Know Your People (and Know Them Well)
One of the best ways to become a master of feedback is to learn how to tailor it to each individual employee. But first, you must know your people. It’s not about their titles, expertise or how long they have been with the organization. Rather, it is important to know your people as human beings with lives that don’t revolve around work.
If you make a genuine effort to get to know your people at the personal level, you will become much more adept at communicating with them effectively. You will also develop a keen sense of what motivates (or doesn’t motivate) each individual. Additionally, you will gain an understanding about the factors that may create the highs and lows in a person’s performance. You’ll build empathy and compassion, which will allow you to connect on a deeper level.
All this makes giving feedback a more intuitive process. There is no more guesswork regarding what an employee needs to hear. Instead, you know exactly what to say, when to say it and how to say it. I don’t believe this is possible unless you develop real, human relationships with your people.
Track Your Progress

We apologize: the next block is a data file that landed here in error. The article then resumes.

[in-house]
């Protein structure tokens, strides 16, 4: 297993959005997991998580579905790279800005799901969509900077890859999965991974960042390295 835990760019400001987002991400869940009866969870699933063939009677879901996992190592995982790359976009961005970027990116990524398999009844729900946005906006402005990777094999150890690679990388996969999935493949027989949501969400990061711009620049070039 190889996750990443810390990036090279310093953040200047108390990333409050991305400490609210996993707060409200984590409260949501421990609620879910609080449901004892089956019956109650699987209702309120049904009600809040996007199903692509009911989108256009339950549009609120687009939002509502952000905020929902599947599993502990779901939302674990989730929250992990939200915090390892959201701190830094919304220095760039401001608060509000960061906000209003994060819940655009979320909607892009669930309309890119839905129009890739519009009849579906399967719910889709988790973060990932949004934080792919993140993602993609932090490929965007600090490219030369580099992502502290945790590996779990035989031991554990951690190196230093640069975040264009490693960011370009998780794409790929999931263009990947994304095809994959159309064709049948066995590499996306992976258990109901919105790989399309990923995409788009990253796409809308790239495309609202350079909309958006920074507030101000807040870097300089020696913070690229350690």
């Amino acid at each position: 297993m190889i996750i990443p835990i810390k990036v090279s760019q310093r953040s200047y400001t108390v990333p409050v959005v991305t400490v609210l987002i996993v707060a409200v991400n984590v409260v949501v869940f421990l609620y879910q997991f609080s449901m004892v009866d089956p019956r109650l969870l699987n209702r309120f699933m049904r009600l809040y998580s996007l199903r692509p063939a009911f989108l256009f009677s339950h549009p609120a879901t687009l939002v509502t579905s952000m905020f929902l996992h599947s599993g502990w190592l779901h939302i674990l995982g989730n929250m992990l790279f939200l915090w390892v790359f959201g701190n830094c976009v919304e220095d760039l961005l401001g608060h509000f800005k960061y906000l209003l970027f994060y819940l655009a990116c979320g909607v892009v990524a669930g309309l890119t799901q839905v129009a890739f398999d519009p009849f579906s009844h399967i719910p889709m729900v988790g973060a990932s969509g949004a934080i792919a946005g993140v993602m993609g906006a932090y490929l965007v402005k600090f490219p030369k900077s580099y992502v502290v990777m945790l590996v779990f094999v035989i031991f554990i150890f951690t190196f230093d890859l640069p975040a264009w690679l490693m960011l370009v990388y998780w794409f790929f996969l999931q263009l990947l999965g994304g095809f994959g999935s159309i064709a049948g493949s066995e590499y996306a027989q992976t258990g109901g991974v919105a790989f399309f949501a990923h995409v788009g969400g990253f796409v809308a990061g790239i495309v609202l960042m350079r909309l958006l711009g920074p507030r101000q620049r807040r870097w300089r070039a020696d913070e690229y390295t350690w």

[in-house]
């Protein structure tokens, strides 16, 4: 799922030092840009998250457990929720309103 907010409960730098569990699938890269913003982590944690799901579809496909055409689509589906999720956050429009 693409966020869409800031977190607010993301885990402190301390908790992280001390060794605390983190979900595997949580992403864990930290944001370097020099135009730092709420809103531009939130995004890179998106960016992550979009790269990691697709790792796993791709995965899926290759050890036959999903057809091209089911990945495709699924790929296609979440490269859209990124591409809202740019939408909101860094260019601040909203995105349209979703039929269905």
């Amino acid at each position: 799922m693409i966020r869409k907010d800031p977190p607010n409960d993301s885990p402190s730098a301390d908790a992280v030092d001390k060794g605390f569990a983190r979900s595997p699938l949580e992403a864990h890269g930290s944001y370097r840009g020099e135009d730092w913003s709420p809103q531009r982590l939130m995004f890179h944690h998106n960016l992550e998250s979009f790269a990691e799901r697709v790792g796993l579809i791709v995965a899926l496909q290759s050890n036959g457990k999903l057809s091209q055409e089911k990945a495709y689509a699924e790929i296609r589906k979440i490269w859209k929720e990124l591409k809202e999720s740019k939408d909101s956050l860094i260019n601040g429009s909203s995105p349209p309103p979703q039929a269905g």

What do you hope to achieve by improving your ability to give feedback? If you want to make a real difference, I suggest spending some time determining what success looks like. Then, you can track your progress.
Are you surveying your employees with regard to their engagement levels? Are you looking at specific KPIs? Are you attempting to boost overall morale within your organization?
Becoming better and more confident at offering feedback may take some time, and you may experience some setbacks and lessons along the way. If you don’t have a way to measure your progress and see results, it can become daunting to the point where you fall back into old, familiar patterns.
How Are You Balancing Feedback?
I hope you’ve enjoyed this blog post on feedback. This is a topic that people ask me about regularly, and I’m glad to share what I’ve learned throughout my experiences.
Of course, I am always learning, so I’m curious to know what you’ve done to improve the way you offer feedback as a leader. Have you tried the approaches that I outlined above? How did they work for you? Have other techniques and approaches proven successful to you? I would love to hear about them!
Drop me a line at 1.855.871.3374 or email me at firstname.lastname@example.org and let’s keep this conversation going!